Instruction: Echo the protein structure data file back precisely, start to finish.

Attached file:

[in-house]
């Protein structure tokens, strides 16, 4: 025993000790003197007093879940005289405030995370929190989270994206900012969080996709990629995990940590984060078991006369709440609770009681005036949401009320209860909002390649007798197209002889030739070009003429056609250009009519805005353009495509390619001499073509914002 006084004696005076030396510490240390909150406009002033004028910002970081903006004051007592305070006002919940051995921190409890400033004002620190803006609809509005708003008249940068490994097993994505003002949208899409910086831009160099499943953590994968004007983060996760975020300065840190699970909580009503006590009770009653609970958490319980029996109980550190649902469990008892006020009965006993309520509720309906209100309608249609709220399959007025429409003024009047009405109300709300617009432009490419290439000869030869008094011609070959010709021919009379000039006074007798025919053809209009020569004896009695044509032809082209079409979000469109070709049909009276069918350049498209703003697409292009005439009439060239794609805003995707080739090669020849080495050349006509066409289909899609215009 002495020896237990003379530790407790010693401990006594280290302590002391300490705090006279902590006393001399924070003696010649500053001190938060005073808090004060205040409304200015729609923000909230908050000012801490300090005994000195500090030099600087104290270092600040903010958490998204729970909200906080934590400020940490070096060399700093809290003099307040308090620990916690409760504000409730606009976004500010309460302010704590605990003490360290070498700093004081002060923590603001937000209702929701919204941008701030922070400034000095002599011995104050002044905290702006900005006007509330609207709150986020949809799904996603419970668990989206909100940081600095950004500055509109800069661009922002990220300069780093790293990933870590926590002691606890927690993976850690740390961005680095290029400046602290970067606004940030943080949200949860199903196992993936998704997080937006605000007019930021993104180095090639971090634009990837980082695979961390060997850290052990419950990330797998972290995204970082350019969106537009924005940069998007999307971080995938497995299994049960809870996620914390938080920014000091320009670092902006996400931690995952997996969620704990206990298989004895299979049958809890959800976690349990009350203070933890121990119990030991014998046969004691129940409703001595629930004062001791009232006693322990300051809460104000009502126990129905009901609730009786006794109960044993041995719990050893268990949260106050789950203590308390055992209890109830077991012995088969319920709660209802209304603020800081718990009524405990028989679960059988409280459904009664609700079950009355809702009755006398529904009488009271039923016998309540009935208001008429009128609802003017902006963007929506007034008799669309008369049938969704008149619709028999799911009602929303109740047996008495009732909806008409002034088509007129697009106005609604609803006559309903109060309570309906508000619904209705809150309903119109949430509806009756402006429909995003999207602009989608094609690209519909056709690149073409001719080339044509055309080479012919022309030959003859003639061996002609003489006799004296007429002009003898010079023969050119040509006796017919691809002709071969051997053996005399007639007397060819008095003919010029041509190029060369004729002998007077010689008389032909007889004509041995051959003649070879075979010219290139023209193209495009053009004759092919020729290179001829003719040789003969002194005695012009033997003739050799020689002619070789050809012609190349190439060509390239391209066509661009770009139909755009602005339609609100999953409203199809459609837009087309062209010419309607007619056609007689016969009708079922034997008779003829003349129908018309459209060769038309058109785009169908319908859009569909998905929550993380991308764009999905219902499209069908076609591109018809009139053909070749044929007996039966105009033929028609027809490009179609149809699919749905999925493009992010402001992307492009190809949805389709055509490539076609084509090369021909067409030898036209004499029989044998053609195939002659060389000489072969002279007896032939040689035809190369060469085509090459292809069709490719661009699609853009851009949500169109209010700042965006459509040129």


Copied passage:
[in-house]
């Protein structure tokens, strides 16, 4: 025993000790003197007093879940005289405030995370929190989270994206900012969080996709990629995990940590984060078991006369709440609770009681005036949401009320209860909002390649007798197209002889030739070009003429056609250009009519805005353009495509390619001499073509914002 006084004696005076030396510490240390909150406009002033004028910002970081903006004051007592305070006002919940051995921190409890400033004002620190803006609809509005708003008249940068490994097993994505003002949208899409910086831009160099499943953590994968004007983060996760975020300065840190699970909580009503006590009770009653609970958490319980029996109980550190649902469990008892006020009965006993309520509720309906209100309608249609709220399959007025429409003024009047009405109300709300617009432009490419290439000869030869008094011609070959010709021919009379000039006074007798025919053809209009020569004896009695044509032809082209079409979000469109070709049909009276069918350049498209703003697409292009005439009439060239794609805003995707080739090669020849080495050349006509066409289909899609215009 002495020896237990003379530790407790010693401990006594280290302590002391300490705090006279902590006393001399924070003696010649500053001190938060005073808090004060205040409304200015729609923000909230908050000012801490300090005994000195500090030099600087104290270092600040903010958490998204729970909200906080934590400020940490070096060399700093809290003099307040308090620990916690409760504000409730606009976004500010309460302010704590605990003490360290070498700093004081002060923590603001937000209702929701919204941008701030922070400034000095002599011995104050002044905290702006900005006007509330609207709150986020949809799904996603419970668990989206909100940081600095950004500055509109800069661009922002990220300069780093790293990933870590926590002691606890927690993976850690740390961005680095290029400046602290970067606004940030943080949200949860199903196992993936998704997080937006605000007019930021993104180095090639971090634009990837980082695979961390060997850290052990419950990330797998972290995204970082350019969106537009924005940069998007999307971080995938497995299994049960809870996620914390938080920014000091320009670092902006996400931690995952997996969620704990206990298989004895299979049958809890959800976690349990009350203070933890121990119990030991014998046969004691129940409703001595629930004062001791009232006693322990300051809460104000009502126990129905009901609730009786006794109960044993041995719990050893268990949260106050789950203590308390055992209890109830077991012995088969319920709660209802209304603020800081718990009524405990028989679960059988409280459904009664609700079950009355809702009755006398529904009488009271039923016998309540009935208001008429009128609802003017902006963007929506007034008799669309008369049938969704008149619709028999799911009602929303109740047996008495009732909806008409002034088509007129697009106005609604609803006559309903109060309570309906508000619904209705809150309903119109949430509806009756402006429909995003999207602009989608094609690209519909056709690149073409001719080339044509055309080479012919022309030959003859003639061996002609003489006799004296007429002009003898010079023969050119040509006796017919691809002709071969051997053996005399007639007397060819008095003919010029041509190029060369004729002998007077010689008389032909007889004509041995051959003649070879075979010219290139023209193209495009053009004759092919020729290179001829003719040789003969002194005695012009033997003739050799020689002619070789050809012609190349190439060509390239391209066509661009770009139909755009602005339609609100999953409203199809459609837009087309062209010419309607007619056609007689016969009708079922034997008779003829003349129908018309459209060769038309058109785009169908319908859009569909998905929550993380991308764009999905219902499209069908076609591109018809009139053909070749044929007996039966105009033929028609027809490009179609149809699919749905999925493009992010402001992307492009190809949805389709055509490539076609084509090369021909067409030898036209004499029989044998053609195939002659060389000489072969002279007896032939040689035809190369060469085509090459292809069709490719661009699609853009851009949500169109209010700042965006459509040129």